June 1 Raleigh, North Carolina WKFT 40
June 15 Philadelphia, Pennsylvania WWSG-TV 57
August 22 Atlanta, Georgia WVEU 69
December 14 Tampa, Florida WFTS-TV 28

Stations changing network affiliation[edit]

Market Date Station Channel Prior affiliation New affiliation
Albany, New York September 28 WRGB 6 NBC CBS
Baltimore, Maryland August 30 WMAR-TV 2 CBS NBC
El Dorado, Arkansas/Monroe, Louisiana December 6 KTVE 10 ABC NBC


Date Name Notability
January 5 Brooklyn Sudano Actress (My Wife and Kids)
January 19 Bitsie Tulloch Actress (lonelygirl15, Grimm)
January 22 Beverley Mitchell Actress (7th Heaven)
January 24 Carrie Coon Actress (The Leftovers, Fargo)
January 28 Elijah Wood Actor (Tron: Uprising)
January 31 Justin Timberlake Singer (NSYNC) and actor (The Mickey Mouse Club, frequent Saturday Night Live host)
February 2 Emily Rose Actress (Haven)
February 5 Sara Foster Actress (90210)
February 6 Alison Haislip Actress and TV personality (Attack of the Show!, The Morning After, Battleground)
February 17 Joseph Gordon-Levitt Actor (Tommy Solomon on 3rd Rock from the Sun)
Paris Hilton Heiress and TV personality (The Simple Life)
March 2 Bryce Dallas Howard Actress (HitRecord on TV) and daughter of Ron Howard
March 6 Ellen Muth Actress (Dead Like Me)
March 22 Tiffany Dupont Actress (Greek)
March 27 Ashley Bank Actress
March 28 Julia Stiles Actress (Dexter)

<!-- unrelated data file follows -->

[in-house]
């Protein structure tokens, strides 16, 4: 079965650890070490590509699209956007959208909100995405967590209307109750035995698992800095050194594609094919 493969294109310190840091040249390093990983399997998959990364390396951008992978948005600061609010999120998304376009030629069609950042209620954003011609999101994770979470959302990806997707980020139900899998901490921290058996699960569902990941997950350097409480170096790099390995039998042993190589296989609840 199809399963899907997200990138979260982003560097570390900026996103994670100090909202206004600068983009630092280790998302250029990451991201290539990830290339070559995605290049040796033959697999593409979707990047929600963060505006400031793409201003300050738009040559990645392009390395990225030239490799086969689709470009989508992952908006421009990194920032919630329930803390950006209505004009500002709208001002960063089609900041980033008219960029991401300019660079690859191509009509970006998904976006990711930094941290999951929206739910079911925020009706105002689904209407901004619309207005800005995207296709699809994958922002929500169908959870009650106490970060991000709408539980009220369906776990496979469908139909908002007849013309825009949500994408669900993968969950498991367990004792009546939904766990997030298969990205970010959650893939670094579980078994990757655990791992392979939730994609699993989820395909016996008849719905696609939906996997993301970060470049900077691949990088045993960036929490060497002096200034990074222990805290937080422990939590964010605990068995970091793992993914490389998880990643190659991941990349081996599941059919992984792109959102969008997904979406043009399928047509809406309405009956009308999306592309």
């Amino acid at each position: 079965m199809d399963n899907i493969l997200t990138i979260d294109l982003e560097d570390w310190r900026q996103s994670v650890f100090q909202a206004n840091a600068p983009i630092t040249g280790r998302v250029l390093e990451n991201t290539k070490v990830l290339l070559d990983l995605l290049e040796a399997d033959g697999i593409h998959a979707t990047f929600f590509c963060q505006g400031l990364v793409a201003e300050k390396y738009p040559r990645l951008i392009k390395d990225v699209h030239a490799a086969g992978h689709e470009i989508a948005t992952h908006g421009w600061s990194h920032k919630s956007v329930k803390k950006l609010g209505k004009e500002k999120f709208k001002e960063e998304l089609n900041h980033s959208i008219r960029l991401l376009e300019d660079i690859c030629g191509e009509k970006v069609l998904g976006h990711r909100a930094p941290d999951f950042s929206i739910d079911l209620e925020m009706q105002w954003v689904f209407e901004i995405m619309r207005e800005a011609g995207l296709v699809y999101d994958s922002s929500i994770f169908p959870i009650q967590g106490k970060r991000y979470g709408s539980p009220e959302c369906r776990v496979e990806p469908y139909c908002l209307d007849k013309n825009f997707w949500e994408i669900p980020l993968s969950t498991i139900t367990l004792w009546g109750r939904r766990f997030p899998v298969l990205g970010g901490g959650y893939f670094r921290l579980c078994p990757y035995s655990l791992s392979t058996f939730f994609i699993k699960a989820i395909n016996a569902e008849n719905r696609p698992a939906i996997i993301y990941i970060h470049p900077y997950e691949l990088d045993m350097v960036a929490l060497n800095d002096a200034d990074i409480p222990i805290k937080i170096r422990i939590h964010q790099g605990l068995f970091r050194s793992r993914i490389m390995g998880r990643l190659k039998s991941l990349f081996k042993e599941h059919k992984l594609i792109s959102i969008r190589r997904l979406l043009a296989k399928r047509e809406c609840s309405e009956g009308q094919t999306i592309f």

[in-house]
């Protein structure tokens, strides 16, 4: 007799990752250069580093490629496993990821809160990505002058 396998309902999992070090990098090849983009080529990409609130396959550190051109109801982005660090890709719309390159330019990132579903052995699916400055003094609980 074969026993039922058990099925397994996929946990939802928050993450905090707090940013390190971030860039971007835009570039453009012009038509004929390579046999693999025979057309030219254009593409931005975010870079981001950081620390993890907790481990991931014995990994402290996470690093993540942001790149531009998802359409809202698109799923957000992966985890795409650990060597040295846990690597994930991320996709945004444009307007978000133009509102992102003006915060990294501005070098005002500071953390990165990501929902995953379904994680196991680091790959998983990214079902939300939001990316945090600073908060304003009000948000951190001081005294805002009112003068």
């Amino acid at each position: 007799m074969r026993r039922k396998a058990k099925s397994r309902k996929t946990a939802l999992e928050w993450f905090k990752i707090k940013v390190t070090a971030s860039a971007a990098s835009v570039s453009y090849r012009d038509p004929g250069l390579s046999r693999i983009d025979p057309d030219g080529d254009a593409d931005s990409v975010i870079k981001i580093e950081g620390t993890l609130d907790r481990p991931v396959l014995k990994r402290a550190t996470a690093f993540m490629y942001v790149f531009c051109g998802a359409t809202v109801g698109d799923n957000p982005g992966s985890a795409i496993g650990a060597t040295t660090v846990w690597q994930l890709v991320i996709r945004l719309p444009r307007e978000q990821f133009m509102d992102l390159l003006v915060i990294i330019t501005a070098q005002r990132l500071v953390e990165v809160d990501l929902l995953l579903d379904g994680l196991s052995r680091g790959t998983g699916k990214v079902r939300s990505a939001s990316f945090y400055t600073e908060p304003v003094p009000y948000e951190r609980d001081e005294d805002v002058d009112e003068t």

April 2 Bethany Joy Lenz Actress (Guiding Light, One Tree Hill) and singer
April 6 Eliza Coupe Actress (Scrubs, Happy Endings, Benched)
April 8 Taylor Kitsch Actor (Friday Night Lights)
April 13 Courtney Peldon Actress (Harry and the Hendersons, Boston Public)
April 28 Jessica Alba Actress (Dark Angel)
May 5 Danielle Fishel Actress (Boy Meets World, Girl Meets World)
Zach McGowan Actor (Black Sails, The 100)
May 15 Jamie-Lynn Sigler Actress (The Sopranos)
May 29 Chris Violette Canadian actress (Power Rangers S.P.D.)
Justin Chon Actor (Just Jordan)
June 1 Amy Schumer Actress and comedian (Inside Amy Schumer)
June 6 Johnny Pacar Actor (Flight 29 Down)
June 7 Larisa Oleynik Actress (The Secret World of Alex Mack, Winx Club)
June 9 Natalie Portman Actress (Saturday Night Live host in 2006)
June 24 Vanessa Ray Actress (As the World Turns, Blue Bloods)
July 21 Chrishell Stause Actress (All My Children, Days of Our Lives, Youthful Daze)
July 24 Summer Glau Actress (Firefly, Terminator: The Sarah Connor Chronicles, Sequestered)
July 29 Dyana Liu Actress (Tower Prep)
August 4 Amanda Congdon Actress and video blogger (Rocketboom)